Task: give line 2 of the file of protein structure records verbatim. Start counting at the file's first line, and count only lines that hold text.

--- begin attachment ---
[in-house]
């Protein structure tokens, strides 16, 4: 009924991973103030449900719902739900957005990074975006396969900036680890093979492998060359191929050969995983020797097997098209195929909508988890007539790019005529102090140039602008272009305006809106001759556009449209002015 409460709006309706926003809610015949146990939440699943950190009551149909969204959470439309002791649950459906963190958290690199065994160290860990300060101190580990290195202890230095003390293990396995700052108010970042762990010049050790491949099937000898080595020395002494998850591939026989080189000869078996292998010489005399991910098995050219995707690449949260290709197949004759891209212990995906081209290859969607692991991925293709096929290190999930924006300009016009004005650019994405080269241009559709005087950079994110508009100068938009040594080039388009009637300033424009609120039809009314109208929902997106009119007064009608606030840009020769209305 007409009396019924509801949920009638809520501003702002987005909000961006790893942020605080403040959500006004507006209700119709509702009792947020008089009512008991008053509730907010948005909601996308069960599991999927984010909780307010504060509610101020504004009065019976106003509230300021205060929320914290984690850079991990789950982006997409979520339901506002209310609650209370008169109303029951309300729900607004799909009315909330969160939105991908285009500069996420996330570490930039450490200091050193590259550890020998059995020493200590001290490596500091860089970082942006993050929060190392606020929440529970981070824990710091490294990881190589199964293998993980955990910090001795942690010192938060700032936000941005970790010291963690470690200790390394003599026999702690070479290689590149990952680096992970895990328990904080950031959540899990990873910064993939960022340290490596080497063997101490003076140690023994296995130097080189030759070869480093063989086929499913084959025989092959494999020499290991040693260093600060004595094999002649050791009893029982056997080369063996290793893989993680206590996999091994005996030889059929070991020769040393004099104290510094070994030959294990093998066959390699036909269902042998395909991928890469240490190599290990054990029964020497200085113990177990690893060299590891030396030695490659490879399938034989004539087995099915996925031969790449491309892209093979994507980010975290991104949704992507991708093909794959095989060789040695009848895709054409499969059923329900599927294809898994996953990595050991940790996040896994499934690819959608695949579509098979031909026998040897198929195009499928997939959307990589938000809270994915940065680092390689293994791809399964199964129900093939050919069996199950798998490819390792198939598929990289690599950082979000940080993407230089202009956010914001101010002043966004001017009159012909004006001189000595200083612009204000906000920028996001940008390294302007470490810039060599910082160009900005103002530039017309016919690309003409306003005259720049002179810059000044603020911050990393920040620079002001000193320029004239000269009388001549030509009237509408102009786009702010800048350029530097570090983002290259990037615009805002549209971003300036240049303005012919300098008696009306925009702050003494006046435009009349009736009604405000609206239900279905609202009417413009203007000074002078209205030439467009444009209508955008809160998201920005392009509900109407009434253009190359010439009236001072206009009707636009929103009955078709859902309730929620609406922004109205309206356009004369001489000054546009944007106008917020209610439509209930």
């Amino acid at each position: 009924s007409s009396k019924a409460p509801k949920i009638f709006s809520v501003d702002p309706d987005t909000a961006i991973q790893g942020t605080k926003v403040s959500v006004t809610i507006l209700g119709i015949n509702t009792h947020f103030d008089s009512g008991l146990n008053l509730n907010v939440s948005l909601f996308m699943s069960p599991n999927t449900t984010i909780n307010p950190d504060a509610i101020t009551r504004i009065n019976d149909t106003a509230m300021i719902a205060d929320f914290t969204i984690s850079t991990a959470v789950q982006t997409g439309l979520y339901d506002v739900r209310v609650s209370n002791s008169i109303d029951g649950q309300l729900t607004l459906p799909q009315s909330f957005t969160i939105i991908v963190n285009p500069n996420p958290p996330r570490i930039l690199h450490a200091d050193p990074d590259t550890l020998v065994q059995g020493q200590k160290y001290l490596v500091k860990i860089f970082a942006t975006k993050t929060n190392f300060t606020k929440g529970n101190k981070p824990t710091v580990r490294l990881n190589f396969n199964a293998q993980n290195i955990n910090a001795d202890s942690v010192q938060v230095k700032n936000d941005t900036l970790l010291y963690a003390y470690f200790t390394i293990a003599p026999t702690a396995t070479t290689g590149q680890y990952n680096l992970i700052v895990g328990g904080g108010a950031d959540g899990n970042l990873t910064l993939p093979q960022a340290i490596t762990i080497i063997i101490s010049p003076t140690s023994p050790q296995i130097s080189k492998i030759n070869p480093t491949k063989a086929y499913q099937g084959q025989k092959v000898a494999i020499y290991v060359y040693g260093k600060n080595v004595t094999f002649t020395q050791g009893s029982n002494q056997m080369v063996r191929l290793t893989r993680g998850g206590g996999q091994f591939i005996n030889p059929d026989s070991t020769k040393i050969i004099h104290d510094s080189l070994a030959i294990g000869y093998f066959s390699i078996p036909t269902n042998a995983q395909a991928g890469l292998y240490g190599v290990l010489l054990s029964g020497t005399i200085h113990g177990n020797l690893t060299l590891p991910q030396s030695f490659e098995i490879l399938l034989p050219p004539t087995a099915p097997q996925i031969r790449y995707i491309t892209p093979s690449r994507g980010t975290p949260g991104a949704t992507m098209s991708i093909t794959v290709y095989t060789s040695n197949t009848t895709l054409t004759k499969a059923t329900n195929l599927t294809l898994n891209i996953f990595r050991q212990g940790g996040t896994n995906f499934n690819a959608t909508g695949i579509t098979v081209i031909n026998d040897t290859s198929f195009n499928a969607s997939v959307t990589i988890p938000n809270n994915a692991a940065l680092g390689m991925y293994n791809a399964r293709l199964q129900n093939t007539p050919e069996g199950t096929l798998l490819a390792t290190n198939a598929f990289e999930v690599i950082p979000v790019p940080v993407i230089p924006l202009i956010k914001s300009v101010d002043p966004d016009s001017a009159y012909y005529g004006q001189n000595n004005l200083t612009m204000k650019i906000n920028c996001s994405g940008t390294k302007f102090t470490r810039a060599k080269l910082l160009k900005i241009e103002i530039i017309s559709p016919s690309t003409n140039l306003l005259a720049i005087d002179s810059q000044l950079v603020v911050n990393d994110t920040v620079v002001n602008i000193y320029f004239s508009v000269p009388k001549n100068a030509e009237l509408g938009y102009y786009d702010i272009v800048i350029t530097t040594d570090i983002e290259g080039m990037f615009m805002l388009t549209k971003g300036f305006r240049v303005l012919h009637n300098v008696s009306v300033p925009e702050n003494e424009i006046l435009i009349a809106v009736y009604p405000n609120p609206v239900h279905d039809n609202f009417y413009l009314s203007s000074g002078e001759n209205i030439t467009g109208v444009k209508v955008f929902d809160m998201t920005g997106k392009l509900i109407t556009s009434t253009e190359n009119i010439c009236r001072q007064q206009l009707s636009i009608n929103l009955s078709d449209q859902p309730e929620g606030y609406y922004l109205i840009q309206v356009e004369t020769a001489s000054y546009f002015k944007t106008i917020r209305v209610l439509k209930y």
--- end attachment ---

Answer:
């Protein structure tokens, strides 16, 4: 009924991973103030449900719902739900957005990074975006396969900036680890093979492998060359191929050969995983020797097997098209195929909508988890007539790019005529102090140039602008272009305006809106001759556009449209002015 409460709006309706926003809610015949146990939440699943950190009551149909969204959470439309002791649950459906963190958290690199065994160290860990300060101190580990290195202890230095003390293990396995700052108010970042762990010049050790491949099937000898080595020395002494998850591939026989080189000869078996292998010489005399991910098995050219995707690449949260290709197949004759891209212990995906081209290859969607692991991925293709096929290190999930924006300009016009004005650019994405080269241009559709005087950079994110508009100068938009040594080039388009009637300033424009609120039809009314109208929902997106009119007064009608606030840009020769209305 007409009396019924509801949920009638809520501003702002987005909000961006790893942020605080403040959500006004507006209700119709509702009792947020008089009512008991008053509730907010948005909601996308069960599991999927984010909780307010504060509610101020504004009065019976106003509230300021205060929320914290984690850079991990789950982006997409979520339901506002209310609650209370008169109303029951309300729900607004799909009315909330969160939105991908285009500069996420996330570490930039450490200091050193590259550890020998059995020493200590001290490596500091860089970082942006993050929060190392606020929440529970981070824990710091490294990881190589199964293998993980955990910090001795942690010192938060700032936000941005970790010291963690470690200790390394003599026999702690070479290689590149990952680096992970895990328990904080950031959540899990990873910064993939960022340290490596080497063997101490003076140690023994296995130097080189030759070869480093063989086929499913084959025989092959494999020499290991040693260093600060004595094999002649050791009893029982056997080369063996290793893989993680206590996999091994005996030889059929070991020769040393004099104290510094070994030959294990093998066959390699036909269902042998395909991928890469240490190599290990054990029964020497200085113990177990690893060299590891030396030695490659490879399938034989004539087995099915996925031969790449491309892209093979994507980010975290991104949704992507991708093909794959095989060789040695009848895709054409499969059923329900599927294809898994996953990595050991940790996040896994499934690819959608695949579509098979031909026998040897198929195009499928997939959307990589938000809270994915940065680092390689293994791809399964199964129900093939050919069996199950798998490819390792198939598929990289690599950082979000940080993407230089202009956010914001101010002043966004001017009159012909004006001189000595200083612009204000906000920028996001940008390294302007470490810039060599910082160009900005103002530039017309016919690309003409306003005259720049002179810059000044603020911050990393920040620079002001000193320029004239000269009388001549030509009237509408102009786009702010800048350029530097570090983002290259990037615009805002549209971003300036240049303005012919300098008696009306925009702050003494006046435009009349009736009604405000609206239900279905609202009417413009203007000074002078209205030439467009444009209508955008809160998201920005392009509900109407009434253009190359010439009236001072206009009707636009929103009955078709859902309730929620609406922004109205309206356009004369001489000054546009944007106008917020209610439509209930």